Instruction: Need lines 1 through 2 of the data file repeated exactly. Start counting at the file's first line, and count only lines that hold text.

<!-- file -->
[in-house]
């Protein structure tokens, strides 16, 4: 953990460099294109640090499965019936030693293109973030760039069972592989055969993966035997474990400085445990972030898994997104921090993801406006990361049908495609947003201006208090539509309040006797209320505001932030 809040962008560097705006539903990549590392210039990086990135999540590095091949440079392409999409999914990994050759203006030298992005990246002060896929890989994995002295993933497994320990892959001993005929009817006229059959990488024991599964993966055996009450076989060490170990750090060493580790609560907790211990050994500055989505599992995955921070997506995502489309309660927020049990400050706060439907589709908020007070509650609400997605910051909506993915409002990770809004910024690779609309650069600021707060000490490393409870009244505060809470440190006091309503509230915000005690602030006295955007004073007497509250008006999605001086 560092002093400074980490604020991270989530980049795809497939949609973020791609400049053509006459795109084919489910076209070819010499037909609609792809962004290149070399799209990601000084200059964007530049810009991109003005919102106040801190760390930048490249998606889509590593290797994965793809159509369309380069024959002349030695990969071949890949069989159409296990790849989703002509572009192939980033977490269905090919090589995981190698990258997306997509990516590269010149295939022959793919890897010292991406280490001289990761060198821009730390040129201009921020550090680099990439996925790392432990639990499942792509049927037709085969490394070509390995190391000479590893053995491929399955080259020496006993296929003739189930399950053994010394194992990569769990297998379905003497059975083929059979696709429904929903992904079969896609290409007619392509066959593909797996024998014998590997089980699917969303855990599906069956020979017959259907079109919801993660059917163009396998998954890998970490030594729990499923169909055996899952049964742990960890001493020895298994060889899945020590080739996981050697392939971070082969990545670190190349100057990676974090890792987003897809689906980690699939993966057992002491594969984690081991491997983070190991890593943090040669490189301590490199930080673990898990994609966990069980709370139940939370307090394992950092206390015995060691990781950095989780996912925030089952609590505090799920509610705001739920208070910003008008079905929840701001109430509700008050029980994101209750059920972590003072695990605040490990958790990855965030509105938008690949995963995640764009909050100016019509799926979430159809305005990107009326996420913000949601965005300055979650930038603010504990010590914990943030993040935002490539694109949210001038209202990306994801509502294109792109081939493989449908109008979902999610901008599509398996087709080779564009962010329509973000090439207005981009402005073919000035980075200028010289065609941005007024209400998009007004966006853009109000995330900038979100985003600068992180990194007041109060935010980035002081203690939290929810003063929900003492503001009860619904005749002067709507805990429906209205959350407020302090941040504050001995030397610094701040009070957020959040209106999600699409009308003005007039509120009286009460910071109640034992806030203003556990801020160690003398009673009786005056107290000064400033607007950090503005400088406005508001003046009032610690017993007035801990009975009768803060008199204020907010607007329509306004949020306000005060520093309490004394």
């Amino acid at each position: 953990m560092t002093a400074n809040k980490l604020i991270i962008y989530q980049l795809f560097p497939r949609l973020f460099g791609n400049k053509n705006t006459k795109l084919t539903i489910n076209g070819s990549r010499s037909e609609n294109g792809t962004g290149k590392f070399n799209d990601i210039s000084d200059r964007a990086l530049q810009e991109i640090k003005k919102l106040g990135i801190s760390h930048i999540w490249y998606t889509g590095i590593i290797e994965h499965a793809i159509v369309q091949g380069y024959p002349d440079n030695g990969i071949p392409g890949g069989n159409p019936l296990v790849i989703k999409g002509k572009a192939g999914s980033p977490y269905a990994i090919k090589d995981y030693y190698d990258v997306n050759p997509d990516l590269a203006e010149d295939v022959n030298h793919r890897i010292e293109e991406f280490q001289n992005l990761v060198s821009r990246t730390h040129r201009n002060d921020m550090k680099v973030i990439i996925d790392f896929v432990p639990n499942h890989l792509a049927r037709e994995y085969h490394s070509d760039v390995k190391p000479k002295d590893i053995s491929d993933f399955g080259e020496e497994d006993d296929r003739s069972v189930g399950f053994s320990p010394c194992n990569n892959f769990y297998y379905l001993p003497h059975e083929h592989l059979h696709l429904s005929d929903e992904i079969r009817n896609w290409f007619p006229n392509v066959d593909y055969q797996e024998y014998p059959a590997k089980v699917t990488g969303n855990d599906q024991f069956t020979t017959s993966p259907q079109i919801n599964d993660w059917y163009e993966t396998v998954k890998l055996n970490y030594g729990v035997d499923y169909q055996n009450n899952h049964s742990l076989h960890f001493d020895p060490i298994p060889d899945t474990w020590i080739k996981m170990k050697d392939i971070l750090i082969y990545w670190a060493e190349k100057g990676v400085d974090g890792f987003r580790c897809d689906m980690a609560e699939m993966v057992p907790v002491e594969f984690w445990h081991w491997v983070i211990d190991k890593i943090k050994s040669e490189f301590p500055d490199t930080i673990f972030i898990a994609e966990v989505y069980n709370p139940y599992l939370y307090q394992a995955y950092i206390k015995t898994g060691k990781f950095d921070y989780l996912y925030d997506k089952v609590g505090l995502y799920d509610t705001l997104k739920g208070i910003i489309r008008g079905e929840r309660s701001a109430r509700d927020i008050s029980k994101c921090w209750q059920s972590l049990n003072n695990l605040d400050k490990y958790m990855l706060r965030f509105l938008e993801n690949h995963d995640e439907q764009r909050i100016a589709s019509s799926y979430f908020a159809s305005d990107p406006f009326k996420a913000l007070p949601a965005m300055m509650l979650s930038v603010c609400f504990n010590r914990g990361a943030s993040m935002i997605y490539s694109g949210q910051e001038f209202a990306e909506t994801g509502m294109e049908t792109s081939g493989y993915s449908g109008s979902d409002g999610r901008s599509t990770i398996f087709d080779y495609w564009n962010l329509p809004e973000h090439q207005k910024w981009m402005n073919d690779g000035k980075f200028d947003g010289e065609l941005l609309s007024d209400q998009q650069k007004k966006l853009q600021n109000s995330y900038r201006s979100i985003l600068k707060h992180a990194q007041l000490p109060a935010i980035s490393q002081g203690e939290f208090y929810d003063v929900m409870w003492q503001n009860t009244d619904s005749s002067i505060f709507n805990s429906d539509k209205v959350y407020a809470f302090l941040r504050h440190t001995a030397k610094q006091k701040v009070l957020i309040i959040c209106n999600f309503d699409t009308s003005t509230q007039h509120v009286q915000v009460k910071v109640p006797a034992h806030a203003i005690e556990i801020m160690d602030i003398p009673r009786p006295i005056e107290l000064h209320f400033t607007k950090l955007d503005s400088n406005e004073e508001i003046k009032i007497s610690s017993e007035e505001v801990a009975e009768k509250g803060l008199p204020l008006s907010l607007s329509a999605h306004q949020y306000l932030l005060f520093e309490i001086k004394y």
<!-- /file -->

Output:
[in-house]
């Protein structure tokens, strides 16, 4: 953990460099294109640090499965019936030693293109973030760039069972592989055969993966035997474990400085445990972030898994997104921090993801406006990361049908495609947003201006208090539509309040006797209320505001932030 809040962008560097705006539903990549590392210039990086990135999540590095091949440079392409999409999914990994050759203006030298992005990246002060896929890989994995002295993933497994320990892959001993005929009817006229059959990488024991599964993966055996009450076989060490170990750090060493580790609560907790211990050994500055989505599992995955921070997506995502489309309660927020049990400050706060439907589709908020007070509650609400997605910051909506993915409002990770809004910024690779609309650069600021707060000490490393409870009244505060809470440190006091309503509230915000005690602030006295955007004073007497509250008006999605001086 560092002093400074980490604020991270989530980049795809497939949609973020791609400049053509006459795109084919489910076209070819010499037909609609792809962004290149070399799209990601000084200059964007530049810009991109003005919102106040801190760390930048490249998606889509590593290797994965793809159509369309380069024959002349030695990969071949890949069989159409296990790849989703002509572009192939980033977490269905090919090589995981190698990258997306997509990516590269010149295939022959793919890897010292991406280490001289990761060198821009730390040129201009921020550090680099990439996925790392432990639990499942792509049927037709085969490394070509390995190391000479590893053995491929399955080259020496006993296929003739189930399950053994010394194992990569769990297998379905003497059975083929059979696709429904929903992904079969896609290409007619392509066959593909797996024998014998590997089980699917969303855990599906069956020979017959259907079109919801993660059917163009396998998954890998970490030594729990499923169909055996899952049964742990960890001493020895298994060889899945020590080739996981050697392939971070082969990545670190190349100057990676974090890792987003897809689906980690699939993966057992002491594969984690081991491997983070190991890593943090040669490189301590490199930080673990898990994609966990069980709370139940939370307090394992950092206390015995060691990781950095989780996912925030089952609590505090799920509610705001739920208070910003008008079905929840701001109430509700008050029980994101209750059920972590003072695990605040490990958790990855965030509105938008690949995963995640764009909050100016019509799926979430159809305005990107009326996420913000949601965005300055979650930038603010504990010590914990943030993040935002490539694109949210001038209202990306994801509502294109792109081939493989449908109008979902999610901008599509398996087709080779564009962010329509973000090439207005981009402005073919000035980075200028010289065609941005007024209400998009007004966006853009109000995330900038979100985003600068992180990194007041109060935010980035002081203690939290929810003063929900003492503001009860619904005749002067709507805990429906209205959350407020302090941040504050001995030397610094701040009070957020959040209106999600699409009308003005007039509120009286009460910071109640034992806030203003556990801020160690003398009673009786005056107290000064400033607007950090503005400088406005508001003046009032610690017993007035801990009975009768803060008199204020907010607007329509306004949020306000005060520093309490004394």